Tips on living abroad: A Better Life for Half the Price

If you’re a serious lover of travel, it’s crossed your mind at least once, and you probably flirt with the idea regularly: what if we were to move outside the country, and explore a different culture indefinitely? 

would-you-live-abroad

As a travel writer who could work from anywhere, I’ve considered the idea more than most parents I know. Most recently, I toyed with dipping my toes in the expat waters when I crunched the numbers on a whirlwind European trip and found it would actually be cheaper to stay longer in a less-traveled country and base ourselves in one location with a long-term home rental. Intriguing…

I personally know several expats with families, including my Practical Travel Gear editor Tim Leffel (also of Perceptive Travel and Cheapest Destinations blog). His latest book, A Better Life for Half the Price, came out in late 2014, and is well worth the read for anyone who loves the travel lifestyle. Outside-the-box thinkers be advised: you’ll want to start packing your bags.

a-better-life-for-half-the-priceA Better Life for Half the Price takes a very approachable and no-nonsense tack; even if you’re not in the serious planning stage of moving abroad, it’s an engaging read that makes you think differently about how to travel on a budget. Leffel writes conversationally, and gets to the heart of an expat’s motivation: the desire to do more, see more, and live more with less. Yes, the book covers the practical stuff, like moving your pets and getting a visa, but does so in a way that makes you feel like you’re sitting down to coffee with a friend to hear his experience and get a little advice, not like you’re reading a how-to book.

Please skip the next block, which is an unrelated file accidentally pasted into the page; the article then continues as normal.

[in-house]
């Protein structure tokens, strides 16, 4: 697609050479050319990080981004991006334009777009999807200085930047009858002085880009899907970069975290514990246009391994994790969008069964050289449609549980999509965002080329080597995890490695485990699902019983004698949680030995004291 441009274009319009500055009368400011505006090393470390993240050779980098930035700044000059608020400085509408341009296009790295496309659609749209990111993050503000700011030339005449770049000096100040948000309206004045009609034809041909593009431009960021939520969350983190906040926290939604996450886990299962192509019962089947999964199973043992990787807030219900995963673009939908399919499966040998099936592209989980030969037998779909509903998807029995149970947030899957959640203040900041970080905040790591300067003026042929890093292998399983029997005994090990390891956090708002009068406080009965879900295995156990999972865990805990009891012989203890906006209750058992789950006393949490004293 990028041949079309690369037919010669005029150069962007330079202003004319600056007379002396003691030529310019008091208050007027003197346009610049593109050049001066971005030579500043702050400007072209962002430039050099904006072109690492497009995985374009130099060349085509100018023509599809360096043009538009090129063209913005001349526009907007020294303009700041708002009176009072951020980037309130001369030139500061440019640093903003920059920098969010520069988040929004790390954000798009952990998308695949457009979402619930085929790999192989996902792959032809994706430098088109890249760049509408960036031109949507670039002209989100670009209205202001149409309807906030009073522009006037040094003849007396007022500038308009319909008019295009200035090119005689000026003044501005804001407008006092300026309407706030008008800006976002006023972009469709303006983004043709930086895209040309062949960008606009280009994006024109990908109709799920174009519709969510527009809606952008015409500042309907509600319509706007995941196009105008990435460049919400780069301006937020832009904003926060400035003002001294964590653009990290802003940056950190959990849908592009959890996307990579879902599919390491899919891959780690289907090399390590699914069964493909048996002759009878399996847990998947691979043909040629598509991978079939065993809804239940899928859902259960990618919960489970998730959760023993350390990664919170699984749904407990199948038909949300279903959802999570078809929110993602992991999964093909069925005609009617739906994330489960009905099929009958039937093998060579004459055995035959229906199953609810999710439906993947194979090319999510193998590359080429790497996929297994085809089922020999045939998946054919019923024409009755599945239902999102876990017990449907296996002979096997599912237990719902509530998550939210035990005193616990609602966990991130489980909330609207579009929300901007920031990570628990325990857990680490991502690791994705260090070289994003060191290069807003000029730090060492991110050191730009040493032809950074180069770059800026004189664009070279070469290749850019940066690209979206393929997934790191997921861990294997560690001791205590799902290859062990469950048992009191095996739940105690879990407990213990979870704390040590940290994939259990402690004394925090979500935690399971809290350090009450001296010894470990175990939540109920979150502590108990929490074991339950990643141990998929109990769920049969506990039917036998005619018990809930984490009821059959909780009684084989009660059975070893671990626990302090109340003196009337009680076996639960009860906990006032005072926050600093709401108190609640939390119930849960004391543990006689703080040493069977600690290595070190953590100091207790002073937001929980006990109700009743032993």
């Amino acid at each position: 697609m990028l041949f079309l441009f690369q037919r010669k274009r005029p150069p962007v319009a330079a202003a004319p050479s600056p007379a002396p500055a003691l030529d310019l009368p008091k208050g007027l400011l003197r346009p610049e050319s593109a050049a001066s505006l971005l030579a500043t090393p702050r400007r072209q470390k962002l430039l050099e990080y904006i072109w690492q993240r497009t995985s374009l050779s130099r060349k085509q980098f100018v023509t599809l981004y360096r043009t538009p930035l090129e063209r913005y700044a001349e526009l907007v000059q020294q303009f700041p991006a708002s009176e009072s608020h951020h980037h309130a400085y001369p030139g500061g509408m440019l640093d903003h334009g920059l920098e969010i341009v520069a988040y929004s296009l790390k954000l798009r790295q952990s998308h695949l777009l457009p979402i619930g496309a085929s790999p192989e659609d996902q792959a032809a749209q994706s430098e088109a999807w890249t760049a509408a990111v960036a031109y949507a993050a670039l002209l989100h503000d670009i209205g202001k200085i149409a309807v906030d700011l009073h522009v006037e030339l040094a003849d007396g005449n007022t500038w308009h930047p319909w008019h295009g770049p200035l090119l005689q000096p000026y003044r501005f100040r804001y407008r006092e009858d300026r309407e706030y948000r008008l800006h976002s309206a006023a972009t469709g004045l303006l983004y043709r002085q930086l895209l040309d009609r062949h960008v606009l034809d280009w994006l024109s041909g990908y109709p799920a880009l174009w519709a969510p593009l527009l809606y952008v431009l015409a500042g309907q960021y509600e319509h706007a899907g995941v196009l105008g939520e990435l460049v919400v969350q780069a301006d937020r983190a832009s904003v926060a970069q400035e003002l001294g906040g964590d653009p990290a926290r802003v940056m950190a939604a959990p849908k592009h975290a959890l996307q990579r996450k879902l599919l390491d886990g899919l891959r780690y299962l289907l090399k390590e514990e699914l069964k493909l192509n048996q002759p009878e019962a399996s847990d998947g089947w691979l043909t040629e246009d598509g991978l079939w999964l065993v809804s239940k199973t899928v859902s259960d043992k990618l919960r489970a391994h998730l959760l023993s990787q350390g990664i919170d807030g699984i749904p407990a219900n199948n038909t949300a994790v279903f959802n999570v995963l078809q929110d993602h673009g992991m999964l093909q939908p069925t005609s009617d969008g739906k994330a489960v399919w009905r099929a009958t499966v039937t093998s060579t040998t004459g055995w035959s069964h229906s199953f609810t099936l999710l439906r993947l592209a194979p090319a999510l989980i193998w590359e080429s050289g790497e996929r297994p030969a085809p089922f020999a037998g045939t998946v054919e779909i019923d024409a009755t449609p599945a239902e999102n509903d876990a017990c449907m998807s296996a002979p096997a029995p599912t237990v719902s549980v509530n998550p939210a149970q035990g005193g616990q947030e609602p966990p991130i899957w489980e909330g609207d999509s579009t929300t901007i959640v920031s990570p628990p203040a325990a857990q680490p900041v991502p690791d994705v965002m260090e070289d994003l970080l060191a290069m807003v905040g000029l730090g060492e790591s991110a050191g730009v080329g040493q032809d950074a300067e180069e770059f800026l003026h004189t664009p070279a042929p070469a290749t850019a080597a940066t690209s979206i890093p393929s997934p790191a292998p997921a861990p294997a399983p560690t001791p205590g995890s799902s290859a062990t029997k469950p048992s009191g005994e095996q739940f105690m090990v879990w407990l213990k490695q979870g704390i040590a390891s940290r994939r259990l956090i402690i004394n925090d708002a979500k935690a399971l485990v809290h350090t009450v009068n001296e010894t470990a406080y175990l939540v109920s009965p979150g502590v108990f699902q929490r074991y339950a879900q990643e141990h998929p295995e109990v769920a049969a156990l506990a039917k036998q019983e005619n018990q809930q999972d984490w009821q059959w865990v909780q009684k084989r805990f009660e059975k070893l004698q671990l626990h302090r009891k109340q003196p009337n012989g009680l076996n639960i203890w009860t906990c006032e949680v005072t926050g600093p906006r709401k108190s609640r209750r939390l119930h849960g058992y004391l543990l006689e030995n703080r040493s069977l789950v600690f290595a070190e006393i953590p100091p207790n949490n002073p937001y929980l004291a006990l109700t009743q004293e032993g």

The book is structured with the nuts and bolts up front: how to reduce your bills abroad, what you can expect to be cheaper (and what won’t be), and how to make a living. The secondary chapters get into the heart of the planning stage, with 18 separate chapters on specific countries. This is where the no-nonsense part comes in, as Leffel is upfront about the pros and cons of each region. There’s no ‘best place’ to live, but rather a clear best place for each individual or family. Readers are likely to find theirs in this section.

So after reading the book (and talking with other expat friends such as Andrea Fellman of Wanderlust Living), will I be moving my family? Not yet. For the time being, my husband’s job (and the necessity of keeping it) keeps us grounded in the US, but I will never say never. And in the meantime, my mind has been opened to what possibilities exist, even–or especially–for families like ours, on a budget.

Photo credit: Flickr/sweetviscape

Disclosure: I received a complimentary copy of A Better Life for Half the Price for the purpose of review.

About the author

Amy Whitley AUTHOR: Amy Whitley is the founding editor of Pit Stops for Kids and content editor of Trekaroo. She writes on staff monthly as a family travel expert at Go Green Travel Green and Practical Travel Gear, and contributes to Outdoors NW as an outdoor adventure traveler. Find Amy at Google.

Comments

comments

Comments

  1. I’ve had my eye on that book for quite some time. My hands are itching, too!

Leave a Comment

*

Shares